Every month Nature Chemistry’s Blogroll column features interesting posts from the chemistry blogosphere. I wrote the column for the November 2013 issue, titled Exposing Fraud. Despite having to submit the copy by 16th September for publication on 24th October, the theme turned out to be quite timely, coinciding with the publication of ACS Nano’s editorial Be Critical But Fair. “The best way to avoid potential academic fraud is through rigorous peer review”—it’s a way for sure, but the best way? I’m not convinced.
I recently wrote a comment article for Imperial College’s student newspaper Felix criticising the college and its relationship with postgraduates.
You can read it in this Friday’s print edition or online here.
Firstly, after much deliberation I’ve decided to give my blog a proper name and call it A Chemical Education. I think it fits quite nicely! It’s a lot better than just my name.
Secondly, I haven’t posted anything lately because I’ve been suffering with a particularly nasty bout of RSI. It started whilst I was writing my final year project report and significantly worsened in the last few weeks with a lot of typing on my MacBook’s built-in keyboard. This unergonomic monstrosity hasn’t helped either.
Posts shall gradually resume once my tendons aren’t quite so inflamed.
My name is Tom and I’ve just finished my undergraduate degree in chemistry at Imperial College London. In October I’ll be starting a PhD in the Plastic Electronics Doctoral Training Centre. Four years down, another four to go!
Motivation to start blogging
I enjoy reading blogs written by scientists and for quite some time I have been thinking about writing my own chemistry-orientated blog. I’ve always felt that as a scientist I should engage with the public, not just because the tax payer funds a lot of research but because I want others—especially young people—to be interested in science too.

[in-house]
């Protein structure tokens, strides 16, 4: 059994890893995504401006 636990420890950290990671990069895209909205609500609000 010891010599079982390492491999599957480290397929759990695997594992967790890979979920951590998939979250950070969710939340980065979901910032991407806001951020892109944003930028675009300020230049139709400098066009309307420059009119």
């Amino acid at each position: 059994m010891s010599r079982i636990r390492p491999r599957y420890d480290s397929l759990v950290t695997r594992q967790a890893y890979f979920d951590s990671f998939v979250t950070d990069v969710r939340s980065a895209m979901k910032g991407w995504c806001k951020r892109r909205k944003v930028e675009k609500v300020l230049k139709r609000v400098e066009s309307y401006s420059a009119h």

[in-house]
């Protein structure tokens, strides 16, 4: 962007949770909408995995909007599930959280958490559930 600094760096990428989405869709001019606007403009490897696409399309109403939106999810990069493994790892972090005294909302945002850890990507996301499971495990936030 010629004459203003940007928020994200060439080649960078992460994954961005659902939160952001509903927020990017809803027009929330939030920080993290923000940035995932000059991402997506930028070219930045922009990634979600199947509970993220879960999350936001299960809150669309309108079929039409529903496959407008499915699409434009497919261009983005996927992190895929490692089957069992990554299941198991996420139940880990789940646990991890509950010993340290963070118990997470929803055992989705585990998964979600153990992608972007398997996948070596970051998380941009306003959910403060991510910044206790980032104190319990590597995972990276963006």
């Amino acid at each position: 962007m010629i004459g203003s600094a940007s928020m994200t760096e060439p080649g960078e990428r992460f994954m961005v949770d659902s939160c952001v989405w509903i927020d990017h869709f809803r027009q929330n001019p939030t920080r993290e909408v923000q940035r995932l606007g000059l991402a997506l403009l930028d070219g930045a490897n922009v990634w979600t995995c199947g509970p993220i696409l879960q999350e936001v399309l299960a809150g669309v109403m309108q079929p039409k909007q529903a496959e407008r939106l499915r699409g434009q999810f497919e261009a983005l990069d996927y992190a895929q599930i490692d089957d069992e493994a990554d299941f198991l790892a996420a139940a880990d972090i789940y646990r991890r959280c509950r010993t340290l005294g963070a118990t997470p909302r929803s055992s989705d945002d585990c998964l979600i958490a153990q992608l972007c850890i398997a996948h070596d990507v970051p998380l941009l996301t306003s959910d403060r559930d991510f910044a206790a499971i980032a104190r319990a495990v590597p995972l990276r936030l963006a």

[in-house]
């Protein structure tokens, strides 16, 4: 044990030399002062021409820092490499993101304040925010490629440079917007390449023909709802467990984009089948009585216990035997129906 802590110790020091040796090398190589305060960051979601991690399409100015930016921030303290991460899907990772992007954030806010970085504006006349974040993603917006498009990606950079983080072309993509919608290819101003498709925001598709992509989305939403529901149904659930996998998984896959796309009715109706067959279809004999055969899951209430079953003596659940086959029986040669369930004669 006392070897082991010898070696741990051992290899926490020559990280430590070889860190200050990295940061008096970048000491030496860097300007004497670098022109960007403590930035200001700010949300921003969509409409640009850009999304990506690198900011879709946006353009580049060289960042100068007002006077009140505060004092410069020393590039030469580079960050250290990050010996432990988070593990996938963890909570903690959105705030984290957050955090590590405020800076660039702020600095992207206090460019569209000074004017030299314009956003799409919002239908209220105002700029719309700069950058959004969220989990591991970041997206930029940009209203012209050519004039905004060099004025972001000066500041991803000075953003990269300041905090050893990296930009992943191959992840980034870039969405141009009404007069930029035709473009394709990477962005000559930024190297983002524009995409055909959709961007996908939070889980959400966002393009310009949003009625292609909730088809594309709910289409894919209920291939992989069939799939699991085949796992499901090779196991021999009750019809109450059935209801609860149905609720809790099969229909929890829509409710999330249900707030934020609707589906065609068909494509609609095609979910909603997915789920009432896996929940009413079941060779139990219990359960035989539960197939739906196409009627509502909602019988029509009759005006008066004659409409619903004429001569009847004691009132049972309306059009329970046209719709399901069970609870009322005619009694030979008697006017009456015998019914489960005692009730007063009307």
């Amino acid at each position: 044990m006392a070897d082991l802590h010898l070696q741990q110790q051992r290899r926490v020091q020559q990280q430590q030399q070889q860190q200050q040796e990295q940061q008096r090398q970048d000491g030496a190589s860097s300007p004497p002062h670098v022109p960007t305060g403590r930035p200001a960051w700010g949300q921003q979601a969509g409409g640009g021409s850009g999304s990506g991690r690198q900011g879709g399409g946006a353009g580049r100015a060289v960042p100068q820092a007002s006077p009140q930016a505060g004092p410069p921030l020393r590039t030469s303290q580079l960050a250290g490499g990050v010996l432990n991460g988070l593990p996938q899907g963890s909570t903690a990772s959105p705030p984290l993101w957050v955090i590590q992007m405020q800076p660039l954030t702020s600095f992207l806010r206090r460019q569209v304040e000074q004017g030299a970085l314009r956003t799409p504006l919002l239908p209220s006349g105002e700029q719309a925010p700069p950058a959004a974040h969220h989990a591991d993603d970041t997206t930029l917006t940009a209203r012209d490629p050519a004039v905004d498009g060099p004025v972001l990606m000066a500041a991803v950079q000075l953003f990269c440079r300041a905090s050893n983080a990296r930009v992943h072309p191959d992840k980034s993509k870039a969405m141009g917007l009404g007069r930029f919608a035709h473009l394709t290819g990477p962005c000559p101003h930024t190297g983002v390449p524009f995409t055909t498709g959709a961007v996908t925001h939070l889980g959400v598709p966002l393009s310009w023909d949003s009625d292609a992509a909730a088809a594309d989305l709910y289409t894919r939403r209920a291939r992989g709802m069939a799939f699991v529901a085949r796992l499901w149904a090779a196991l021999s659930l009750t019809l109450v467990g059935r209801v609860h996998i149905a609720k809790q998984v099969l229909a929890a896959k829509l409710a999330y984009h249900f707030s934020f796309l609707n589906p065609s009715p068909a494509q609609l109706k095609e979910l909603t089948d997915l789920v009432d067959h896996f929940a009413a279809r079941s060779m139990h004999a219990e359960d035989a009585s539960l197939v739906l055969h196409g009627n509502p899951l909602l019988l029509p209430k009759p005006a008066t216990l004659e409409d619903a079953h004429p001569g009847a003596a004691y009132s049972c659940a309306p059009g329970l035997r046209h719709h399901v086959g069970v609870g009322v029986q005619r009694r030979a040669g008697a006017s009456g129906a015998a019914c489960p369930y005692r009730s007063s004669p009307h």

However I’ve had a few reservations, mostly about damaging my career as a chemist. I was particularly worried about putting off PhD supervisors, but since that’s all sorted out now it’s not really an issue. I was slightly concerned that anything stupid I write will be preserved in Google’s cache and haunt me for years to come! After reading other blogging scientists’ opinions on blogging, I now think my concerns were unjustified.
Stephen T Casper wrote my favourite piece on academic blogging titled Why Academics Should Blog: A College of One’s Own. If you’re an academic, you should have a read. I especially like Alice Bell’s comment that you should “treat blogging as an open notebook.” I think that’s what I intend to do here; it’s something to complement my work and personal interests—a “high quality hobby”—and good writing practice. I also quite like the idea of having a record of my experiences as a PhD student—a bit like Erika Cule’s Blogging the PhD.
Where are all the chemistry blogs?
I’ve always thought that chemistry is underepresented both in blogging and in “popular science” as a whole. For nearly 4 years I worked in the now closed Science Museum branch of Waterstone’s and always struggled to find good chemistry titles.
A few eyebrows were raised at the absence of any chemistry blogs from the recent launch of the new Scientific American blog network. It does seem that most chemistry blogs are written for other chemists compared to other disciplines like physics. I’m not entirely sure why. I might try and do something about that here.
But anyway, I think this is a long enough introduction—time to write something proper!